Napping improves your mood
Anyone who’s seen the effects of skipping a nap on a toddler knows that sleepiness increases crankiness—and this goes for adults too. “When we have a poor night’s sleep, it creates a hormonal neuroendocrine imbalance that contributes to our feeling of tiredness and irritability,” Shane says. “Napping has been shown to help restore the neuroendocrine system back to levels we have after a good night’s sleep.” But to make sure you don’t wake up groggy and feeling worse, try a power nap of only 20 to 30 minutes, according to the National Sleep Foundation.
Naps boost your immune system
Another of the regenerative benefits of napping may be helping our body ward off invading germs. “Sleep loss impairs immune function, and napping might help restore immune function after sleep deprivation,” McDevitt says. “One study found that leukocyte counts [white blood cells, which fight infection] were increased following a night of sleep restriction, but a nap followed by a night of eight-hour recovery sleep restored leukocyte levels to baseline.” In this small study, the group that was allowed only the nighttime sleep—but not the 30-minute nap—didn’t show this effect. Along with helping our body fight disease, the health benefits of napping extend to skin and tissue regeneration, helping us look younger, according to Mednick. These are the things that can happen to your body if you get too much sleep.
Napping refines physical performance
Napping can help enhance your workout—or even fine-motor skills like piano playing. “The motor system can become fatigued from overuse, leading to slower or less accurate motor performance,” McDevitt says. “Napping can help alleviate this motor fatigue, restoring speed and accuracy.” Should you snooze before or after physical activity? Turns out, both have benefits. “Growth hormone levels spike during sleep, suggesting it is an opportune time for muscles and connective tissue to repair itself, so a nap following physical training might help jump-start the process of muscle repair,” she says. Here are 13 sleep tips for when you have insomnia.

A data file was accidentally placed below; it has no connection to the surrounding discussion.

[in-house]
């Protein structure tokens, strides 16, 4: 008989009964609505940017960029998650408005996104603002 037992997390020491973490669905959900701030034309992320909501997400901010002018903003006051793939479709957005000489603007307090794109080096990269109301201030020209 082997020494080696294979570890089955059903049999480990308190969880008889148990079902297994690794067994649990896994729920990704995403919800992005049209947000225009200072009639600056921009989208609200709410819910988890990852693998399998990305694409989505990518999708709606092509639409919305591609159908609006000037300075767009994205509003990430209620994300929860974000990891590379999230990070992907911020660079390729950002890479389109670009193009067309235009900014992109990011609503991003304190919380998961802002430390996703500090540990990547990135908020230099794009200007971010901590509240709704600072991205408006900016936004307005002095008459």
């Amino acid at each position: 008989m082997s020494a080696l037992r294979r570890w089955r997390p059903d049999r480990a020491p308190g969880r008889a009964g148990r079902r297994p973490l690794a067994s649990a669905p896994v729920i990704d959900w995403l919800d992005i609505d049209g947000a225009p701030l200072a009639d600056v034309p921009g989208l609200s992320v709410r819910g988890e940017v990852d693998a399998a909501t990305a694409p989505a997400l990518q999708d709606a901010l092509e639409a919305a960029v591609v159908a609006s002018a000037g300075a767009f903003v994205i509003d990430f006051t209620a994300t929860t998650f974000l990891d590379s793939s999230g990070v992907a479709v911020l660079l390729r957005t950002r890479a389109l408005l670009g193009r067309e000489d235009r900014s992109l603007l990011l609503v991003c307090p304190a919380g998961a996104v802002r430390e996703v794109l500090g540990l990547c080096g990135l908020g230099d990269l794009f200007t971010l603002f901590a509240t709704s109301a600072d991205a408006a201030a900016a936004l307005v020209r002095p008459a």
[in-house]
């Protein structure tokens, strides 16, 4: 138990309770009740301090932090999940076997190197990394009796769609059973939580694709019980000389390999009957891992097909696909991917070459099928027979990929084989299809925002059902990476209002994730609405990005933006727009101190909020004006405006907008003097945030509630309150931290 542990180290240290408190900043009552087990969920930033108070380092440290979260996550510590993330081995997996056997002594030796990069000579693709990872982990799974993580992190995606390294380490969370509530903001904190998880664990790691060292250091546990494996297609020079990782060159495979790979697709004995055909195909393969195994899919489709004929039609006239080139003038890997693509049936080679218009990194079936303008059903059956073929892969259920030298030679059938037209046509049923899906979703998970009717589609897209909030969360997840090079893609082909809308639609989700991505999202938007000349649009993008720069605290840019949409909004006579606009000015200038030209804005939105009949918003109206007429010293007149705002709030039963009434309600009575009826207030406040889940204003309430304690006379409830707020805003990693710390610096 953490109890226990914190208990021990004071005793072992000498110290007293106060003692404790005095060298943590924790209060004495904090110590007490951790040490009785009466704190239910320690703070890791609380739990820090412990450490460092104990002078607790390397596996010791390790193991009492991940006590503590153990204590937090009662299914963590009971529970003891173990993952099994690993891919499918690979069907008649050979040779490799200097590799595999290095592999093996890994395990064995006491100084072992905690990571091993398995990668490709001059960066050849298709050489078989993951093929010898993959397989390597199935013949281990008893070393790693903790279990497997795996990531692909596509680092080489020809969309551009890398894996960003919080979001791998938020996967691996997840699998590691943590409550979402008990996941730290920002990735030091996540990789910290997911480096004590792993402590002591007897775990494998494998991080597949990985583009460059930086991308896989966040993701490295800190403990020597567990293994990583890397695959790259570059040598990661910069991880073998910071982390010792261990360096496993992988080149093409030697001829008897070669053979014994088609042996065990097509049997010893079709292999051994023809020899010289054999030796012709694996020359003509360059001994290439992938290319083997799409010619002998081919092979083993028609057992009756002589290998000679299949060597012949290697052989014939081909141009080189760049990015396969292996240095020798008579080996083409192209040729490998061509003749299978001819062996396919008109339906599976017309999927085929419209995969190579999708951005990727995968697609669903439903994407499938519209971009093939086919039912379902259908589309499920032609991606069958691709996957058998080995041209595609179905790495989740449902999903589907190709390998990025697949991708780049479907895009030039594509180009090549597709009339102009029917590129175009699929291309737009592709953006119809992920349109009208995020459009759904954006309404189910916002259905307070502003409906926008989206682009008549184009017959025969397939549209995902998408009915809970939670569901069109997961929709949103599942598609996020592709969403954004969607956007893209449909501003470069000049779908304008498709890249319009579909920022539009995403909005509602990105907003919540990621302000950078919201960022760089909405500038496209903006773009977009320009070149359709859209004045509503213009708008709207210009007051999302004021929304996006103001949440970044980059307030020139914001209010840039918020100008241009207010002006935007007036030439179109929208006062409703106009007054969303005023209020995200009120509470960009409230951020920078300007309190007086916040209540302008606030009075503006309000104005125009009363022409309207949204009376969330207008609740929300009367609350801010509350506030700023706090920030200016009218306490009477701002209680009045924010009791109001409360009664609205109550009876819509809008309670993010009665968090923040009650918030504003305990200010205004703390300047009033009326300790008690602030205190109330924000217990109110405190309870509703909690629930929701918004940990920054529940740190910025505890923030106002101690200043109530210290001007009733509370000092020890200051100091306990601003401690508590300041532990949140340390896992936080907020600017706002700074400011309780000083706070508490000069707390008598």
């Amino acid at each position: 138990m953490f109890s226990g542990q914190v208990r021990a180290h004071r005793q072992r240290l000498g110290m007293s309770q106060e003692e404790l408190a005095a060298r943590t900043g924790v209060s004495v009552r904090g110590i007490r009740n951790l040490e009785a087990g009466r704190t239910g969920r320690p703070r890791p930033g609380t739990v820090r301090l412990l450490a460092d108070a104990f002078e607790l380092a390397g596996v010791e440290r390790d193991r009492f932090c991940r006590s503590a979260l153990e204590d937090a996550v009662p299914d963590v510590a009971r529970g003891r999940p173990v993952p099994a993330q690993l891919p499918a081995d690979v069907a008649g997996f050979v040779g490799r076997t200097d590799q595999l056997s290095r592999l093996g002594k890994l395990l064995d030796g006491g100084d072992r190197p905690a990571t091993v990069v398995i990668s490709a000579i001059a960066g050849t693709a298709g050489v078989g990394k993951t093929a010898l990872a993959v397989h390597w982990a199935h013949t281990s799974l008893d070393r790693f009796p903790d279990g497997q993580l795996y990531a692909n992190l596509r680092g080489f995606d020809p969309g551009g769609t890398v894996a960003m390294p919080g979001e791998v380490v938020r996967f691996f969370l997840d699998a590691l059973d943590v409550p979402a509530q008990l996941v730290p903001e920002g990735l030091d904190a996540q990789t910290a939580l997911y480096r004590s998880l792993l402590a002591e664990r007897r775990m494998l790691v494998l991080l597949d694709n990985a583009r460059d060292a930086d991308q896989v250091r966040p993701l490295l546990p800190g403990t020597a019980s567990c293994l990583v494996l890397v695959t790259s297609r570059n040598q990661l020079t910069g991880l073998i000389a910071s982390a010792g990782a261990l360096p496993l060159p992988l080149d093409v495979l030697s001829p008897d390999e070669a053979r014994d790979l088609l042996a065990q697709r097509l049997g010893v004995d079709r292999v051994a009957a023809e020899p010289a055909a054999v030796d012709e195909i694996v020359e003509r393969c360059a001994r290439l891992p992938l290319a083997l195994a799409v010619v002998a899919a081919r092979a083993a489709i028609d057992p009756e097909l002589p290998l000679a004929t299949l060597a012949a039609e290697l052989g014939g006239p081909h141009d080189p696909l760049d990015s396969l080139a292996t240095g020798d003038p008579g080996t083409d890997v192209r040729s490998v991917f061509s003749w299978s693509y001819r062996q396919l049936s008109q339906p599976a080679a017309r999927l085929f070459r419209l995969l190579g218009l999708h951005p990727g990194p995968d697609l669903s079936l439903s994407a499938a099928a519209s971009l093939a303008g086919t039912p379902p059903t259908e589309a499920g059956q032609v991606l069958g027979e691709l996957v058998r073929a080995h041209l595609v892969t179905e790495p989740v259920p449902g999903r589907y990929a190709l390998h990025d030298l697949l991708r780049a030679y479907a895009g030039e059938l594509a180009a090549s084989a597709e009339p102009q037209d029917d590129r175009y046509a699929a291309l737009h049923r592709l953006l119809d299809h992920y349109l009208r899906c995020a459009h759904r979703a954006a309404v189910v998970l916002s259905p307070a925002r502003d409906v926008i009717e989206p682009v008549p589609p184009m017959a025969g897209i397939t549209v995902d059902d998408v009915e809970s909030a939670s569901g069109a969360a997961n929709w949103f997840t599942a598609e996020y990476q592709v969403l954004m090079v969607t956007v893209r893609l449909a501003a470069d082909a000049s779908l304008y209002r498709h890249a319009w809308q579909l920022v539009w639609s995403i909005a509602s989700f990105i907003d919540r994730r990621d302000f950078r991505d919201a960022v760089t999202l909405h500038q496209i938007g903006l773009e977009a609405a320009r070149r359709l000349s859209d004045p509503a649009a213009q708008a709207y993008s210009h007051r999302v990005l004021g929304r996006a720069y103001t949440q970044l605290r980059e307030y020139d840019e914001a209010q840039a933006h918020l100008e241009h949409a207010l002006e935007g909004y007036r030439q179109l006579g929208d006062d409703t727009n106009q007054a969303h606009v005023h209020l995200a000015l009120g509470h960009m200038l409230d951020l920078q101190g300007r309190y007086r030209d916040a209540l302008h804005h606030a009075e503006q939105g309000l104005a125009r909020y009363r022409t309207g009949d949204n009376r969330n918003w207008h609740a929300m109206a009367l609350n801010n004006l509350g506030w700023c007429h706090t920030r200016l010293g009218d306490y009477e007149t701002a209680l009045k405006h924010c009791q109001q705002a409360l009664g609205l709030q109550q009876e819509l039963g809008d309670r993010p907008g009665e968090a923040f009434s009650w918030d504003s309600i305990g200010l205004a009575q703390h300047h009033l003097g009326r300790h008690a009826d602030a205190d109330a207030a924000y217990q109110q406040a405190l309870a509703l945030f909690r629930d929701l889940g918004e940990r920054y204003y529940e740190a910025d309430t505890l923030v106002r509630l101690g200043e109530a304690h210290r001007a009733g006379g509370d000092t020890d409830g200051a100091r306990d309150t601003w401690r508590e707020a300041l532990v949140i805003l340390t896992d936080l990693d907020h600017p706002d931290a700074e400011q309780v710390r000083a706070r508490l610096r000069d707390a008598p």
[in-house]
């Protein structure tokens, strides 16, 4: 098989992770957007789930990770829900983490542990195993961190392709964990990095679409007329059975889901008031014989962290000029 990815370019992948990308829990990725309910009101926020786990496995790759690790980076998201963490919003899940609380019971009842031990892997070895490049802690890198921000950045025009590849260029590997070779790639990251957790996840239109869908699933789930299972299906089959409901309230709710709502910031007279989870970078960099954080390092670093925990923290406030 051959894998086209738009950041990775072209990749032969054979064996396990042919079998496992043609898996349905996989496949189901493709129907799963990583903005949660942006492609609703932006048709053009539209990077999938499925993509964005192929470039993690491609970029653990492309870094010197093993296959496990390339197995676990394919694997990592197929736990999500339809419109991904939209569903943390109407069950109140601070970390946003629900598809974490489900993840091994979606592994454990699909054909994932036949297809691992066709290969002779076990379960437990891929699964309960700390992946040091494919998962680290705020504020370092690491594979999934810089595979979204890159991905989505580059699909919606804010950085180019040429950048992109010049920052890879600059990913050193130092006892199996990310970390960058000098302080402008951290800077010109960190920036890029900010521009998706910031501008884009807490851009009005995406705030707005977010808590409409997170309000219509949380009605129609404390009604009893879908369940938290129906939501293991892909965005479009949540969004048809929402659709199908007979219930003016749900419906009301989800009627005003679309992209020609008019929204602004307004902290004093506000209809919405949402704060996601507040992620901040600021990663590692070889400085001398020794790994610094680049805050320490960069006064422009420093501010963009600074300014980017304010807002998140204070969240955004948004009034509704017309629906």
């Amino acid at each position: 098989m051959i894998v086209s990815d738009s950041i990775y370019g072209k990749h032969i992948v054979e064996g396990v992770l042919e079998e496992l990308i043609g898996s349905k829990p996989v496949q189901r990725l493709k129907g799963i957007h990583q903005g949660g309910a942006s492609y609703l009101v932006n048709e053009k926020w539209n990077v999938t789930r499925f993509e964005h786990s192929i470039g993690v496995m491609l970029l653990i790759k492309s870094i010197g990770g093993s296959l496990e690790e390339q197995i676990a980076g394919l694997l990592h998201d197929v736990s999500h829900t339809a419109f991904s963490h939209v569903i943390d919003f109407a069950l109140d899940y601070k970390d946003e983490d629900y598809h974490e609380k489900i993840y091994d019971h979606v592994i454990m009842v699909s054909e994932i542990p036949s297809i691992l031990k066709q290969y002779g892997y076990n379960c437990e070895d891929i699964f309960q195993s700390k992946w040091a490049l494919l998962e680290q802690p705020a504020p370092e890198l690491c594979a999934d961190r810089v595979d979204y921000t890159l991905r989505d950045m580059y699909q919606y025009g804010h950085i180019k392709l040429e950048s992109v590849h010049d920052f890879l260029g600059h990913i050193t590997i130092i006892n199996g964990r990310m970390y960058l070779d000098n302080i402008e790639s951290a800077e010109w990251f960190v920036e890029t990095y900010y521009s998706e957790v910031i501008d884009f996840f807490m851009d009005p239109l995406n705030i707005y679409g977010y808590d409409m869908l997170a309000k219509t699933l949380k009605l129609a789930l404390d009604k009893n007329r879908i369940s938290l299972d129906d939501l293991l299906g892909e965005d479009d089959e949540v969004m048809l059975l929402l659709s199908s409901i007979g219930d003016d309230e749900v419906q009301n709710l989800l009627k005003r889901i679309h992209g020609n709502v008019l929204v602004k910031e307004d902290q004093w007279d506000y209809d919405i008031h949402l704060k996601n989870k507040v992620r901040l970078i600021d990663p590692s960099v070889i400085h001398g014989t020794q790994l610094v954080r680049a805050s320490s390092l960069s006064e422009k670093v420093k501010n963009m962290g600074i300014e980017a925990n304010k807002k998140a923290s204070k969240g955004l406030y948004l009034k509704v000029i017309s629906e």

Napping sharpens sensory perception
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You’ve probably had the feeling of your eyes being tired when you need sleep, and you might have even felt like your ears are more sensitive to noise. “The development of many sensory skills depends on the brain being able to form new neural connections, which might be strengthened and stabilized during sleep,” McDevitt says. “Sleep might also help our systems filter out distracting sensory information that bombards us.” Your senses can feel fatigue, but a mid-day slumber can give them a restorative rest. This might be especially useful for perceptual skills, like a radiologist spotting tumors in medical images, or differentiating between similar auditory tones, like a musician might do.
Naps enhance creativity
Napping can boost your performance in general—but it can specifically bolster your creativity. “When a computer stops working well because it is overloaded with too many open files, rebooting it clears away the clutter and the computer functions better,” Dr. Shane says. “When you nap or sleep, that ‘reboots’ your brain, clearing away the clutter.” This may help explain why when you “sleep on it,” even for a short nap, you suddenly have solutions and new ideas. Dr. Shane says that longer naps, which allow people to enter the dream REM state, have helped performance on creative problem-solving tests. This boost might be why Google has installed “nap pods” for its workers. To get the most out of your nap, wear an eye mask and earplugs, and set your cell phone alarm. Next, check out secrets to sleep doctors want you to know.
- Carl Bazil, MD, director of the Division of Sleep and Epilepsy at New York-Presbyterian/Columbia University Medical Center
- The National Sleep Foundation: “Napping”
- Elizabeth McDevitt, PhD, a researcher at the Computational Memory Lab at Princeton Neuroscience Institute and at the Sleep and Cognition Lab at the University of California, Riverside
- Sara Mednick, MD, author of Take a Nap! Change Your Life
- BMJ: “Association of napping with incident cardiovascular events in a prospective cohort study”
- American College of Cardiology: “A nap a day keeps high blood pressure at bay”
- Richard Shane, PhD, a behavioral sleep specialist and founder of the Sleep Easily method
- Brain Behaviour and Immunity: “Benefits of napping and an extended duration of recovery sleep on alertness and immune cells after acute sleep restriction”
- Saramednick.com: “The nap manifesto”